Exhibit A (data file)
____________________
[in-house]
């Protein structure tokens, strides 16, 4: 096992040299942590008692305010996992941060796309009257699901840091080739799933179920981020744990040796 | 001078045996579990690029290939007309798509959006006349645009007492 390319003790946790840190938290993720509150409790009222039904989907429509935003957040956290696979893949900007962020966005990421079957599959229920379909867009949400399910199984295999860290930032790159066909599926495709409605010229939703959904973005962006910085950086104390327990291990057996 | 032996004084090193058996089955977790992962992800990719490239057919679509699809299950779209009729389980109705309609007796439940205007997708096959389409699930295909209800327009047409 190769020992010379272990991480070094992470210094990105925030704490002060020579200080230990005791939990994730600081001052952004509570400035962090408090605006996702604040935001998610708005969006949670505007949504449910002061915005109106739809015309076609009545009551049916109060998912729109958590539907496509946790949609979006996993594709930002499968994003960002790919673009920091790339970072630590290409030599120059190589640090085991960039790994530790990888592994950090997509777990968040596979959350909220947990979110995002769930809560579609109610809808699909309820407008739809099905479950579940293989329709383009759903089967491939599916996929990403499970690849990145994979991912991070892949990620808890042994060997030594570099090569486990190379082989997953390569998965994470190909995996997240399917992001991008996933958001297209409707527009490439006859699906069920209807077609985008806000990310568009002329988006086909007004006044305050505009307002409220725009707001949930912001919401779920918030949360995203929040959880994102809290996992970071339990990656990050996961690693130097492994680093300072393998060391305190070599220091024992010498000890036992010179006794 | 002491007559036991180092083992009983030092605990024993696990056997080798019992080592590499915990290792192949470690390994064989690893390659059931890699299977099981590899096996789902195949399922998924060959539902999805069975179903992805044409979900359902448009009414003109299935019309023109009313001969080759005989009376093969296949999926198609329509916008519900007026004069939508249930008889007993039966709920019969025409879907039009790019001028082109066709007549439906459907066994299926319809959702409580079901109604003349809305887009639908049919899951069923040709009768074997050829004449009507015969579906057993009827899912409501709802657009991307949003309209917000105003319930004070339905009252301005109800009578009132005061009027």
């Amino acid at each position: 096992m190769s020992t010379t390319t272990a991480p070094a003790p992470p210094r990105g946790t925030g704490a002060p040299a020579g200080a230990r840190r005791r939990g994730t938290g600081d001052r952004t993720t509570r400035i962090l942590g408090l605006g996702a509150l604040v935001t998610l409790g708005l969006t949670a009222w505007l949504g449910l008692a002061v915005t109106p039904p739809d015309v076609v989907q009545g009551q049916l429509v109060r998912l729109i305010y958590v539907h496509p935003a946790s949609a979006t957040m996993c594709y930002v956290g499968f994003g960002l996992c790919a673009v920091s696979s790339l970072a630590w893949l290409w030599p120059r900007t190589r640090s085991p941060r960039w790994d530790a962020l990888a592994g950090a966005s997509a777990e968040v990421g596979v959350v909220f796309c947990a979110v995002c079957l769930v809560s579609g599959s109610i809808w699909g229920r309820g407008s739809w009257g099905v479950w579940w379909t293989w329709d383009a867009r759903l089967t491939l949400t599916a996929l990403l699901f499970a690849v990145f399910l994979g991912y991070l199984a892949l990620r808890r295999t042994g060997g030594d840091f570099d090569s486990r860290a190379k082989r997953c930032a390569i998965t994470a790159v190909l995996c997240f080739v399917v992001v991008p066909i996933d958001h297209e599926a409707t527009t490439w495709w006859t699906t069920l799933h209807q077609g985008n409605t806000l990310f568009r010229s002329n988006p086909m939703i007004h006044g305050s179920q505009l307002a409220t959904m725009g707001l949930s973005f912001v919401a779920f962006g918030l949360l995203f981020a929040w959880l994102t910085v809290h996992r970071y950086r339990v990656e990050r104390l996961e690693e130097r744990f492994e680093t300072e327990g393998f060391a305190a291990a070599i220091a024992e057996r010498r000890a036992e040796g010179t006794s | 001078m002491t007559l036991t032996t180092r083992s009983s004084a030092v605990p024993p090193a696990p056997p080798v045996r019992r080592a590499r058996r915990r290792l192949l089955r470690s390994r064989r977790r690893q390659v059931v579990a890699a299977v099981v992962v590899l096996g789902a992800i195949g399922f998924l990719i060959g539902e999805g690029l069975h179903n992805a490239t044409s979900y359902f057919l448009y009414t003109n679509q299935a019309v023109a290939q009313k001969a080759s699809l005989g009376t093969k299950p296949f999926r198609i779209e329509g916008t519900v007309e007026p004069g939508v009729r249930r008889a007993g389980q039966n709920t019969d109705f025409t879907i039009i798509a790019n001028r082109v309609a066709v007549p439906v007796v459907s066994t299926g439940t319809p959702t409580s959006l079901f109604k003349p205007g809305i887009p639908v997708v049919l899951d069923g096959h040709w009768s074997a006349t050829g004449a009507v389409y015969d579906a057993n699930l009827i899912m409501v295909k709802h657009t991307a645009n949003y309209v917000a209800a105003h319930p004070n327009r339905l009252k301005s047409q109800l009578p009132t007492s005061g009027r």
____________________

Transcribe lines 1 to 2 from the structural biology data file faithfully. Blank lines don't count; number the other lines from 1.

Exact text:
[in-house]
């Protein structure tokens, strides 16, 4: 096992040299942590008692305010996992941060796309009257699901840091080739799933179920981020744990040796 | 001078045996579990690029290939007309798509959006006349645009007492 390319003790946790840190938290993720509150409790009222039904989907429509935003957040956290696979893949900007962020966005990421079957599959229920379909867009949400399910199984295999860290930032790159066909599926495709409605010229939703959904973005962006910085950086104390327990291990057996 | 032996004084090193058996089955977790992962992800990719490239057919679509699809299950779209009729389980109705309609007796439940205007997708096959389409699930295909209800327009047409 190769020992010379272990991480070094992470210094990105925030704490002060020579200080230990005791939990994730600081001052952004509570400035962090408090605006996702604040935001998610708005969006949670505007949504449910002061915005109106739809015309076609009545009551049916109060998912729109958590539907496509946790949609979006996993594709930002499968994003960002790919673009920091790339970072630590290409030599120059190589640090085991960039790994530790990888592994950090997509777990968040596979959350909220947990979110995002769930809560579609109610809808699909309820407008739809099905479950579940293989329709383009759903089967491939599916996929990403499970690849990145994979991912991070892949990620808890042994060997030594570099090569486990190379082989997953390569998965994470190909995996997240399917992001991008996933958001297209409707527009490439006859699906069920209807077609985008806000990310568009002329988006086909007004006044305050505009307002409220725009707001949930912001919401779920918030949360995203929040959880994102809290996992970071339990990656990050996961690693130097492994680093300072393998060391305190070599220091024992010498000890036992010179006794 | 002491007559036991180092083992009983030092605990024993696990056997080798019992080592590499915990290792192949470690390994064989690893390659059931890699299977099981590899096996789902195949399922998924060959539902999805069975179903992805044409979900359902448009009414003109299935019309023109009313001969080759005989009376093969296949999926198609329509916008519900007026004069939508249930008889007993039966709920019969025409879907039009790019001028082109066709007549439906459907066994299926319809959702409580079901109604003349809305887009639908049919899951069923040709009768074997050829004449009507015969579906057993009827899912409501709802657009991307949003309209917000105003319930004070339905009252301005109800009578009132005061009027």